In sweeping images of cityscapes, it is nearly impossible to distinguish individual human beings. We clearly see the products of human actions and decisions – buildings, roadways, streetlights, parks and open space – but it is difficult if not impossible to discern people on the ground, going about their daily lives. The three papers in this series ask us to zoom in and think seriously about the human experience in cities. Putting the needs of people at the center and in full focus is fundamental for advancing urban sustainability.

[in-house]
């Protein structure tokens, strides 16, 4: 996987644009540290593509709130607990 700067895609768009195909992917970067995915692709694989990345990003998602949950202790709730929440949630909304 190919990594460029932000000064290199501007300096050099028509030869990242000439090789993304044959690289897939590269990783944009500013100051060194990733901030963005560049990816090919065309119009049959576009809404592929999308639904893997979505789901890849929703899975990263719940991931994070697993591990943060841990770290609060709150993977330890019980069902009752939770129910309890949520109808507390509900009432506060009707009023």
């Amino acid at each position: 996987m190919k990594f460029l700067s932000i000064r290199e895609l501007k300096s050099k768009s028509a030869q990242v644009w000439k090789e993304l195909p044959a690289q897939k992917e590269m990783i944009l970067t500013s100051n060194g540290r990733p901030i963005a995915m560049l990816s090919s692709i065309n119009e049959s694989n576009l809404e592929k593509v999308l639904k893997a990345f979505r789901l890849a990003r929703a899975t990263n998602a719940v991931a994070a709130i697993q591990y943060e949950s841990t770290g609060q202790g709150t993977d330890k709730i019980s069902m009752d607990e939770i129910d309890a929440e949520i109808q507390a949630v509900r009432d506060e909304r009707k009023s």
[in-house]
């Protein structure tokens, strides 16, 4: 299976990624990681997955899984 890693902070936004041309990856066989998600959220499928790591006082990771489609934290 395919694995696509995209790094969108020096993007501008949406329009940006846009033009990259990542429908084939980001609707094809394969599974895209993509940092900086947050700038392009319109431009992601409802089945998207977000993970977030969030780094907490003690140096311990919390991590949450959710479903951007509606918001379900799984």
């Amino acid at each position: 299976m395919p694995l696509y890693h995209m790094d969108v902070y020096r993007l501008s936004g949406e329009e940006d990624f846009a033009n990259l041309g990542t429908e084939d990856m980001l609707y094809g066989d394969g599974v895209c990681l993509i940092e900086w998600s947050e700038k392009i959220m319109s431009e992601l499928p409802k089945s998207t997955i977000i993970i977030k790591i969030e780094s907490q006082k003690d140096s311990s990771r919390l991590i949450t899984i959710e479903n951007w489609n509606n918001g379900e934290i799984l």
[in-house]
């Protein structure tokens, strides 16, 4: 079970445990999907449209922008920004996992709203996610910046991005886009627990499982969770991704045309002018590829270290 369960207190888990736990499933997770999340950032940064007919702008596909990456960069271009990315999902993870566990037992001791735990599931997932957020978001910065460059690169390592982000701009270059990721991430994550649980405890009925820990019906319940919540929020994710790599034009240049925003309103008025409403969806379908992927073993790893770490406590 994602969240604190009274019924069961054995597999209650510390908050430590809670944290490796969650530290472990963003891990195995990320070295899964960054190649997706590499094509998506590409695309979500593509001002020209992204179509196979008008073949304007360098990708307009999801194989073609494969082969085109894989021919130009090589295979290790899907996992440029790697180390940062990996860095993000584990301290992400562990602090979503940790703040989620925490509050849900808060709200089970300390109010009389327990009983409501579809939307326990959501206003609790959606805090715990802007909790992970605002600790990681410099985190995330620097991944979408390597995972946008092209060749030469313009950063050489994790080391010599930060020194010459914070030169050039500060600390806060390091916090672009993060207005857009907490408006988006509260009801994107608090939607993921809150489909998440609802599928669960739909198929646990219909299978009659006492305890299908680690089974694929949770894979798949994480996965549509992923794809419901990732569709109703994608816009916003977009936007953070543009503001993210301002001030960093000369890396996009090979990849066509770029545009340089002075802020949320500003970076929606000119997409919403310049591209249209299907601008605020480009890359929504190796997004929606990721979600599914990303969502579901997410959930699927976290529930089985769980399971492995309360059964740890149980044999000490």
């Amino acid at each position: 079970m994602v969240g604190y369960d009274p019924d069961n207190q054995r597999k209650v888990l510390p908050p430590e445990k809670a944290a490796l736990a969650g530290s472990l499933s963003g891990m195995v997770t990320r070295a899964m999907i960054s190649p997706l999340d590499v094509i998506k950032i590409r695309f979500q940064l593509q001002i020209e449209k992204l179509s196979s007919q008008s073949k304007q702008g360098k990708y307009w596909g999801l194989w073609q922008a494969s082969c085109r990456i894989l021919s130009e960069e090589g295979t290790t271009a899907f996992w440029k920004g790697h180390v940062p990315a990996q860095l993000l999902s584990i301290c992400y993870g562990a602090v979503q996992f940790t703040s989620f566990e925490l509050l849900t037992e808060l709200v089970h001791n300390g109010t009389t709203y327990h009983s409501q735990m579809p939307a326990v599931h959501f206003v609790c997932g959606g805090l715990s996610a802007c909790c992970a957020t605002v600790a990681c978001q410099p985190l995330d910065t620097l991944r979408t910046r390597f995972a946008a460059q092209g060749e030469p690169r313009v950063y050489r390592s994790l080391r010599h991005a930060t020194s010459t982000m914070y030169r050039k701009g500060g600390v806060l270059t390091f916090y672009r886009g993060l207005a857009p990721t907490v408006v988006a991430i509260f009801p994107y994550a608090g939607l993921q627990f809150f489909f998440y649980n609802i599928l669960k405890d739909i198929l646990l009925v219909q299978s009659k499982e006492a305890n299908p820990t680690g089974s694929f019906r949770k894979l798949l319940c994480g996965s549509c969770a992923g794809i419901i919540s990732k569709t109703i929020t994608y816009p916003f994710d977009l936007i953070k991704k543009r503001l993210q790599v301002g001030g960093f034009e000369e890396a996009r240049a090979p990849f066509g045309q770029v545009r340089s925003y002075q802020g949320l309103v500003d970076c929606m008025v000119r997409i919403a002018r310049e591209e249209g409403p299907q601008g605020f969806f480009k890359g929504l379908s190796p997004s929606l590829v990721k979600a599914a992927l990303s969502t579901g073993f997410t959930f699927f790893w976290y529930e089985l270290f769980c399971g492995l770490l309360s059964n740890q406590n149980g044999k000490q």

Urban design professionals (i.e., landscape architects, urban planners, architects, civil engineers, etc.) suffer from two interconnected design problems related to reducing urban heat islands (UHI): incomplete human scale knowledge and lack of metrics to measure design outcomes. Even though urban design is only one part of a continuous cycle of land management (see figure 1), designers are key authors of our urban climate. Designs, once constructed, lock landscapes into certain urban climate trajectories, some hotter than others. Increasingly cities’ incentivize or require designers to include cool infrastructure strategies at the site and urban design scale (human scale). The U.S. Environmental Protection Agency’s (EPA) categorizes these cooling strategies as cool roofs, green roofs, trees and vegetation, cool pavements, and smart growth. These strategies are designed to reduce urban heat, some probably do, but others may actually enhance urban heat in cities because our knowledge of human scale heating processes is incomplete (Erell et al., 2013).